Consumer spending online has dipped year-on-year for the first time since 2013, according to an index.
A 0.1% annual fall in e-commerce spending was recorded in April - marking the first decline since September 2013.
By contrast, face-to-face spending on the high street increased for the first time this year so far, with a 0.3% annual uplift in April.
Overall, consumer spending increased by 0.5% year-on-year in April, marking the weakest pace for three months, Visa's UK Consumer Spending Index found.
The report said the increase in face-to-face spending is likely to have been supported by the Easter holidays - with sales of chocolate eggs and hot cross buns helping food and drink spending rise at the fastest rate in three years.
The fall in e-commerce spending follows an 8.2% increase recorded in March.
Looking at different types of spending, hotels, restaurants and bars were the best-performing sector, with spending up by 9.2% year-on-year.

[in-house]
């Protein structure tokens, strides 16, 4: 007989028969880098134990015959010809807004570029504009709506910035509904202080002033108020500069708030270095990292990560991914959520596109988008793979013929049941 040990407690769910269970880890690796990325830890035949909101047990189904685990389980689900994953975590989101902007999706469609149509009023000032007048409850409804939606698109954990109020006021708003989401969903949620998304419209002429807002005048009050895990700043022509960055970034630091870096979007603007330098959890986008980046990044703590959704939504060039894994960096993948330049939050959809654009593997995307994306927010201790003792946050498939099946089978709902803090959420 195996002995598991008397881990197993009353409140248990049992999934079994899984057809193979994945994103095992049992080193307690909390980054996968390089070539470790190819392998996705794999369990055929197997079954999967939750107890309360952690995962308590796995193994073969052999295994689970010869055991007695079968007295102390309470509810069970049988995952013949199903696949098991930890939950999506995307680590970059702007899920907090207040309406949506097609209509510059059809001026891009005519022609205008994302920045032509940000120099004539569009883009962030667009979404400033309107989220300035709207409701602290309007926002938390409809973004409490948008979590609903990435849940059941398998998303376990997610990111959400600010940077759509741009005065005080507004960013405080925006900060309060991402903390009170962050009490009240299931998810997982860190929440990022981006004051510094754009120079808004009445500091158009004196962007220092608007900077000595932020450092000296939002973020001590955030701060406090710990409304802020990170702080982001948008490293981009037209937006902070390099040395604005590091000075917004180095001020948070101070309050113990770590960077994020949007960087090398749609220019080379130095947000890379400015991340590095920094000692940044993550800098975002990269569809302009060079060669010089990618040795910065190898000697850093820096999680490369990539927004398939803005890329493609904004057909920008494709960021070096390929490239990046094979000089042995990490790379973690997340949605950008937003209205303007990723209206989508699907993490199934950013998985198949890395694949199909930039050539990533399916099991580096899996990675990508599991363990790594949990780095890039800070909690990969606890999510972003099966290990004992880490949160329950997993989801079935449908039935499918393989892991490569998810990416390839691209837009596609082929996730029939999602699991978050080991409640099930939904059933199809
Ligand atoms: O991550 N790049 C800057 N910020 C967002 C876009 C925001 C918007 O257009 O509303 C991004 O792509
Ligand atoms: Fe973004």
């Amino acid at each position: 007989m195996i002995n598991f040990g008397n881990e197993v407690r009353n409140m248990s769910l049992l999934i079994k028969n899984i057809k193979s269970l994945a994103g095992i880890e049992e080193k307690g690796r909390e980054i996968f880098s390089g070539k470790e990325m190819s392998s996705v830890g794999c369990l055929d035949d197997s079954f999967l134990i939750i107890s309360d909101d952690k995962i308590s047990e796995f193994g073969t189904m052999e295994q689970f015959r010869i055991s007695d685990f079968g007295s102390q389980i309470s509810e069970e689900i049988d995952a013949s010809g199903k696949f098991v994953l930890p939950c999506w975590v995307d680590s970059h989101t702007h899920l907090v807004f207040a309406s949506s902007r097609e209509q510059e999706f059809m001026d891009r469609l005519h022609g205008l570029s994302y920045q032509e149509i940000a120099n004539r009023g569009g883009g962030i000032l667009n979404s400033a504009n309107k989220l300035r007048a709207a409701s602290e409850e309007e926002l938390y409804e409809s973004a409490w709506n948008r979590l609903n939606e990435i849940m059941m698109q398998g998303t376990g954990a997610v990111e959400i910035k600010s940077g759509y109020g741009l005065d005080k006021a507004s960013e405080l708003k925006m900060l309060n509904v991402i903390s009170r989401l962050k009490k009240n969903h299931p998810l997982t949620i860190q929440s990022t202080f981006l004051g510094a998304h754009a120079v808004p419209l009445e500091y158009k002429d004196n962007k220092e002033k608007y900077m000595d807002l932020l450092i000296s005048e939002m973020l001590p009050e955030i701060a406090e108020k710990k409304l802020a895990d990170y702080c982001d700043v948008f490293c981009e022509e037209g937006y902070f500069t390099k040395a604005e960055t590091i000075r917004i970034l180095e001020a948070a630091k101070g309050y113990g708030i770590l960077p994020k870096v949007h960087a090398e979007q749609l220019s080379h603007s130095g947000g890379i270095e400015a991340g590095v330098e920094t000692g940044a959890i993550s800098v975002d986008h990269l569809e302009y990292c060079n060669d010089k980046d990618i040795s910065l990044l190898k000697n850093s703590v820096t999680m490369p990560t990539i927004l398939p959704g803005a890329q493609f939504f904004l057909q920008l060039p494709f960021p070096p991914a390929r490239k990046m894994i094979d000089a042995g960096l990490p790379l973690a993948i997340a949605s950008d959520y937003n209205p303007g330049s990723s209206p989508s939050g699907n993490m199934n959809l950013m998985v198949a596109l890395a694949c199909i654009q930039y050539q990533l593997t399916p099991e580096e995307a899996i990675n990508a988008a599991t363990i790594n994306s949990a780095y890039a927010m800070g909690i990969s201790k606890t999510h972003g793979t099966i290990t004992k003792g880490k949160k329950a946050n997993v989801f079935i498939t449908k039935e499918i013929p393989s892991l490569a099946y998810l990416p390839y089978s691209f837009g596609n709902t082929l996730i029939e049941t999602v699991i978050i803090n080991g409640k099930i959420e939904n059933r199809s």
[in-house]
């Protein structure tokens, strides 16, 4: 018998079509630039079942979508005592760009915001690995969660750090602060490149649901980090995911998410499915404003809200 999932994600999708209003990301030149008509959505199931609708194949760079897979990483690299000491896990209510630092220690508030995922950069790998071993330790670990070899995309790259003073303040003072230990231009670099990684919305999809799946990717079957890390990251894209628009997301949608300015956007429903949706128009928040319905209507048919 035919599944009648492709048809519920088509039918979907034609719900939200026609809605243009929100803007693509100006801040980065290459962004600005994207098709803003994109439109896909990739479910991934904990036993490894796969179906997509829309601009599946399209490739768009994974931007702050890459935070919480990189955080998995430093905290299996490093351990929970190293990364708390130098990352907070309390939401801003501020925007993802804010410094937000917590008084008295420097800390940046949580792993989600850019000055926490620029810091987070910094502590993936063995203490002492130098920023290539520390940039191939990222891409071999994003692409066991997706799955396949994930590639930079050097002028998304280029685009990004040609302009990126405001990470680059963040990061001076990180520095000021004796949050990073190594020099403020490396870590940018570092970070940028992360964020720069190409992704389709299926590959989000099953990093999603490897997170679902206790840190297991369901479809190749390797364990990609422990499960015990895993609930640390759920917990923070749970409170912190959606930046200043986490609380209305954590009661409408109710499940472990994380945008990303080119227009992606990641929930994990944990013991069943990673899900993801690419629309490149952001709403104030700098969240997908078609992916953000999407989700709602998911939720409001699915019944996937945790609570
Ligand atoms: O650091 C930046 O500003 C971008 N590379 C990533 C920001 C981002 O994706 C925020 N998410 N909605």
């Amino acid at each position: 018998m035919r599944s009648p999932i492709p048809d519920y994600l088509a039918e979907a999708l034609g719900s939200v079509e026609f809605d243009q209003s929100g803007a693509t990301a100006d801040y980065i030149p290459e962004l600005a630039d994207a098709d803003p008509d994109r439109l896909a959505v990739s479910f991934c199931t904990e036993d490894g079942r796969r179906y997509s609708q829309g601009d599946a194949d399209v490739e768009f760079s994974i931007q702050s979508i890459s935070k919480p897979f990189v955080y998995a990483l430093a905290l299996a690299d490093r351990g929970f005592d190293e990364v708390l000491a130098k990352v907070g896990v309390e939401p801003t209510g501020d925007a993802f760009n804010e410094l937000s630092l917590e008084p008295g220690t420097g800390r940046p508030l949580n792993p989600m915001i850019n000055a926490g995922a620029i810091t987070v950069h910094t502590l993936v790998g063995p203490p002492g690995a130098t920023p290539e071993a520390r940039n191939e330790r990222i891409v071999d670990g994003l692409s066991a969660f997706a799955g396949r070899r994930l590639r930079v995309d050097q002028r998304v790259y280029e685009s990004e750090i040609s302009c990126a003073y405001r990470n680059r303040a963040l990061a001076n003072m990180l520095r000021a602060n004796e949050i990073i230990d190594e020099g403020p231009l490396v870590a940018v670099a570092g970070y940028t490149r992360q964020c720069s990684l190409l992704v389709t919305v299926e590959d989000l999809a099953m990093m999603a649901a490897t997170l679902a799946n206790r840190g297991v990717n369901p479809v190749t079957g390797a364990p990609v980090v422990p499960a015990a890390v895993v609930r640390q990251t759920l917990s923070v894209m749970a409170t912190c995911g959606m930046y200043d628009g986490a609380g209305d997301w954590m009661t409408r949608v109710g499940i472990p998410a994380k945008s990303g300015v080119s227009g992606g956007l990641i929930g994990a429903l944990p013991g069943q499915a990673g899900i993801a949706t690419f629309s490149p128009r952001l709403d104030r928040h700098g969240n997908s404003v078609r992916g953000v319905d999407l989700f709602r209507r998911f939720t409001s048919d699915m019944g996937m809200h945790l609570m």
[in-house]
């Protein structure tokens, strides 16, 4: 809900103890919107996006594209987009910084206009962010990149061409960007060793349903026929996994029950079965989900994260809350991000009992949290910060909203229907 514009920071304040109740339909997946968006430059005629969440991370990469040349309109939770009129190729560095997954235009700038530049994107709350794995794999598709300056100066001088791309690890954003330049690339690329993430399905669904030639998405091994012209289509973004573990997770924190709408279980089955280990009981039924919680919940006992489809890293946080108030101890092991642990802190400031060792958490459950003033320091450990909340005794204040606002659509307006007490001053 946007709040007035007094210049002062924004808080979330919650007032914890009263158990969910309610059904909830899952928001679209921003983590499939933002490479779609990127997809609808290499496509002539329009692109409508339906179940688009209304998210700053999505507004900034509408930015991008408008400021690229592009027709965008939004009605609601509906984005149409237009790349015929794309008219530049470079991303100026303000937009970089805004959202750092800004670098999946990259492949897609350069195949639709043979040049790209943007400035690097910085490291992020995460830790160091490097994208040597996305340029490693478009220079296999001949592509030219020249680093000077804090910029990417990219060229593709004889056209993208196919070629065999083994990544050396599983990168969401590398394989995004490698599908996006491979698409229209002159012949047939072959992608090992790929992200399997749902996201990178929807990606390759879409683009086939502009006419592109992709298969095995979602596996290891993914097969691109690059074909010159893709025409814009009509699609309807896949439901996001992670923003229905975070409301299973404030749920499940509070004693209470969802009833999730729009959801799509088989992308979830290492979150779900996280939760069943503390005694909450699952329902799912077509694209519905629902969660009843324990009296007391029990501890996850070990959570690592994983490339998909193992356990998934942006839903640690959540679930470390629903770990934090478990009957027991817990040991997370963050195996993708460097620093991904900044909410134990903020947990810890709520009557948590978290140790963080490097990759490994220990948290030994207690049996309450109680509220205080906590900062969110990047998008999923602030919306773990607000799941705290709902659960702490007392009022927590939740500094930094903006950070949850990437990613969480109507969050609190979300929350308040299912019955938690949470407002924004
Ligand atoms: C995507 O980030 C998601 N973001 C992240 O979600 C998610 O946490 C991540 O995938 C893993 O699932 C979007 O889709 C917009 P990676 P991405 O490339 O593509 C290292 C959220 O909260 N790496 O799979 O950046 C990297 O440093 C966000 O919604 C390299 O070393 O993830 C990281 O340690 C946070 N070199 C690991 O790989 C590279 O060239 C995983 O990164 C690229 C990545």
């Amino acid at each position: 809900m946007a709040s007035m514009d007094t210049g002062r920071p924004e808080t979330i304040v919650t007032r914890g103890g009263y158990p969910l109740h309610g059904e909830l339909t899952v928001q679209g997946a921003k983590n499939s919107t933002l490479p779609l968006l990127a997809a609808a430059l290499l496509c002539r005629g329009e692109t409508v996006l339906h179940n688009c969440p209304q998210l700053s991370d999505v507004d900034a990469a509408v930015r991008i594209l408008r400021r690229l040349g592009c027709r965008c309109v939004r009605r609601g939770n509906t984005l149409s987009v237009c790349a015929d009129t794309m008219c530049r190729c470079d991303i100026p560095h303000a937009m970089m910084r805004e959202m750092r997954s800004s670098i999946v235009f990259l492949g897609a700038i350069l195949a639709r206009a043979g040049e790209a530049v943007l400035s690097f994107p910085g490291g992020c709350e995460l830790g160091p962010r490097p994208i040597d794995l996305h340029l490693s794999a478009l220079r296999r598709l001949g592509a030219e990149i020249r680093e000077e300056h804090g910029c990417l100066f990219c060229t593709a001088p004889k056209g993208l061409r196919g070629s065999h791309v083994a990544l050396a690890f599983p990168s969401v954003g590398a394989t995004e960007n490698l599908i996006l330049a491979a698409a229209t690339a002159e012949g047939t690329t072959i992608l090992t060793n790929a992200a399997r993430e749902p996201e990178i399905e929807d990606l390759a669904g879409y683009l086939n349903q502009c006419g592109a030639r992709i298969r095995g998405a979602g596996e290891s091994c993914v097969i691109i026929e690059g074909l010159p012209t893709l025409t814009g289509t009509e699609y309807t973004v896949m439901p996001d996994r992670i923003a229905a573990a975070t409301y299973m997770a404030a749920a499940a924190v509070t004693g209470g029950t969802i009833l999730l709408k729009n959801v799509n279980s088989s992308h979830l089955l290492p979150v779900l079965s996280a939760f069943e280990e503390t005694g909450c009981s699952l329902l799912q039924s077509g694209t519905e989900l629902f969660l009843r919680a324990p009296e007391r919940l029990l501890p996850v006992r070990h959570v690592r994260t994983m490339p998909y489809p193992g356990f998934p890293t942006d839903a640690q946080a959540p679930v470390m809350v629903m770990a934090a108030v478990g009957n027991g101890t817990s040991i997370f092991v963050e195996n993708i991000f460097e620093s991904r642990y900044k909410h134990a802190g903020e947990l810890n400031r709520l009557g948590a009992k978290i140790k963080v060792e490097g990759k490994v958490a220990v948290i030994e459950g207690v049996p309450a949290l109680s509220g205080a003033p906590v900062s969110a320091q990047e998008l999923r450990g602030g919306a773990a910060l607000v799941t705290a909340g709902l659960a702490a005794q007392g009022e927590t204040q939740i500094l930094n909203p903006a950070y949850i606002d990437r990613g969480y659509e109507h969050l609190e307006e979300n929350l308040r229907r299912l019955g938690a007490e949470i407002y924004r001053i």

Meanwhile, food and drink retailers posted the steepest increase in spending for three years, with a 5.9% increase, while spending on clothing and footwear increased by 2.3% - the strongest spending uplift for six months.
Spending on recreation and culture, which includes cinemas and bookshops, was up by 2.8% year-on-year although this was the slowest growth seen in this category for eight months.
Spending on health and education was down 9.5% year-on-year, while spending on transport and communication saw a 9.2% year-on-year fall.
The index, compiled by Markit, uses spending on Visa cards as a base and adjusts the figures to reflect overall consumer spending, not just that on cards.
Kevin Jenkins, UK and Ireland managing director at Visa, said: "Consumer spending slowed down further in April, as consumers tightened their belts in the face of rising prices running up against stalling wage growth. Annual spending growth fell back to 0.5%, from an already subdued rate of 1% in March.
"While overall figures suggest that clouds are gathering over British consumers, there were still some bright spots. Easter and the extended half-term break may have contributed towards a strong uplift of over 9% in the hospitality sector.
"Meanwhile, Easter eggs and hot cross buns helped food and drink sales rise at their fastest rate in three years, up nearly 6%. This seems to support the claim of some food and drink retailers that Easter is becoming 'the new Christmas'."